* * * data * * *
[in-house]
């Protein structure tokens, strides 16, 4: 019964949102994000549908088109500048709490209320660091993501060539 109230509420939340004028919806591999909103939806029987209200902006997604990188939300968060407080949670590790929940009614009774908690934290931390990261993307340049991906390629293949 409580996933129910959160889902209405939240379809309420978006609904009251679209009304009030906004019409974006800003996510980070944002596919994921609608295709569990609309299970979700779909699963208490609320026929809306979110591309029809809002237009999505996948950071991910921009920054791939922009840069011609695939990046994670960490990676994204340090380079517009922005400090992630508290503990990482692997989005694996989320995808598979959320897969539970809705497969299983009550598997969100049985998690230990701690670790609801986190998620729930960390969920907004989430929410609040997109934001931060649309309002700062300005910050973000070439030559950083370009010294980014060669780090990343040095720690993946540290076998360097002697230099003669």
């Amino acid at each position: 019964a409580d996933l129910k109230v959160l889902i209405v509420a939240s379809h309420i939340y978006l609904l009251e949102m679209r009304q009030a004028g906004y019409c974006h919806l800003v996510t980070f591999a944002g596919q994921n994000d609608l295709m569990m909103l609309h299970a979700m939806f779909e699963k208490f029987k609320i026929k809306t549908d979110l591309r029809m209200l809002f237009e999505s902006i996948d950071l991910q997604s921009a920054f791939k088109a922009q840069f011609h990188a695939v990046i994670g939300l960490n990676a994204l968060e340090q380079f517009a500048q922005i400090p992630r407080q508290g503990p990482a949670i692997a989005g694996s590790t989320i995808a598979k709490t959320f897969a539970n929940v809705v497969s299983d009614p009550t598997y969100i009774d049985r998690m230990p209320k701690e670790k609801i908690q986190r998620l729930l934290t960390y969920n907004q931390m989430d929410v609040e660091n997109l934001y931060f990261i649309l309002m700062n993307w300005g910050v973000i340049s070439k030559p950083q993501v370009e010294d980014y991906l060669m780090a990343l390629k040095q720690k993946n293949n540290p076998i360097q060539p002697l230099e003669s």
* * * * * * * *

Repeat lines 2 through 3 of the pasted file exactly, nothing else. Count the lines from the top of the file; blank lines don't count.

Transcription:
């Protein structure tokens, strides 16, 4: 019964949102994000549908088109500048709490209320660091993501060539 109230509420939340004028919806591999909103939806029987209200902006997604990188939300968060407080949670590790929940009614009774908690934290931390990261993307340049991906390629293949 409580996933129910959160889902209405939240379809309420978006609904009251679209009304009030906004019409974006800003996510980070944002596919994921609608295709569990609309299970979700779909699963208490609320026929809306979110591309029809809002237009999505996948950071991910921009920054791939922009840069011609695939990046994670960490990676994204340090380079517009922005400090992630508290503990990482692997989005694996989320995808598979959320897969539970809705497969299983009550598997969100049985998690230990701690670790609801986190998620729930960390969920907004989430929410609040997109934001931060649309309002700062300005910050973000070439030559950083370009010294980014060669780090990343040095720690993946540290076998360097002697230099003669």
């Amino acid at each position: 019964a409580d996933l129910k109230v959160l889902i209405v509420a939240s379809h309420i939340y978006l609904l009251e949102m679209r009304q009030a004028g906004y019409c974006h919806l800003v996510t980070f591999a944002g596919q994921n994000d609608l295709m569990m909103l609309h299970a979700m939806f779909e699963k208490f029987k609320i026929k809306t549908d979110l591309r029809m209200l809002f237009e999505s902006i996948d950071l991910q997604s921009a920054f791939k088109a922009q840069f011609h990188a695939v990046i994670g939300l960490n990676a994204l968060e340090q380079f517009a500048q922005i400090p992630r407080q508290g503990p990482a949670i692997a989005g694996s590790t989320i995808a598979k709490t959320f897969a539970n929940v809705v497969s299983d009614p009550t598997y969100i009774d049985r998690m230990p209320k701690e670790k609801i908690q986190r998620l729930l934290t960390y969920n907004q931390m989430d929410v609040e660091n997109l934001y931060f990261i649309l309002m700062n993307w300005g910050v973000i340049s070439k030559p950083q993501v370009e010294d980014y991906l060669m780090a990343l390629k040095q720690k993946n293949n540290p076998i360097q060539p002697l230099e003669s």